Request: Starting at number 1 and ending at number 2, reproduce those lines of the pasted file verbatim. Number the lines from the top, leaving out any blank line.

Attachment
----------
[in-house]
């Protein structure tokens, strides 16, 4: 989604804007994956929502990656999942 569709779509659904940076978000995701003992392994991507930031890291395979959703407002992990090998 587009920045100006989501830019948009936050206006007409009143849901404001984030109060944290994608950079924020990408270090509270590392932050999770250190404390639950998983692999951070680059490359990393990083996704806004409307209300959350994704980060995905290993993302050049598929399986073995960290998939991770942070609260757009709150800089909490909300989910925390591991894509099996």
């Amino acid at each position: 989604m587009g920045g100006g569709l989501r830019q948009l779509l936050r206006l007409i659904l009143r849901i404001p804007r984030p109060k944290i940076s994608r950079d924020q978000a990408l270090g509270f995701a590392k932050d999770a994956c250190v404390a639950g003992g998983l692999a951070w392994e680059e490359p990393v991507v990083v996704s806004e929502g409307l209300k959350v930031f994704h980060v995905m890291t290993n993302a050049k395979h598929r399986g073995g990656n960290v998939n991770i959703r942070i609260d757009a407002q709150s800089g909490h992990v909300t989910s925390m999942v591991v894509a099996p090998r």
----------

[in-house]
């Protein structure tokens, strides 16, 4: 989604804007994956929502990656999942 569709779509659904940076978000995701003992392994991507930031890291395979959703407002992990090998 587009920045100006989501830019948009936050206006007409009143849901404001984030109060944290994608950079924020990408270090509270590392932050999770250190404390639950998983692999951070680059490359990393990083996704806004409307209300959350994704980060995905290993993302050049598929399986073995960290998939991770942070609260757009709150800089909490909300989910925390591991894509099996």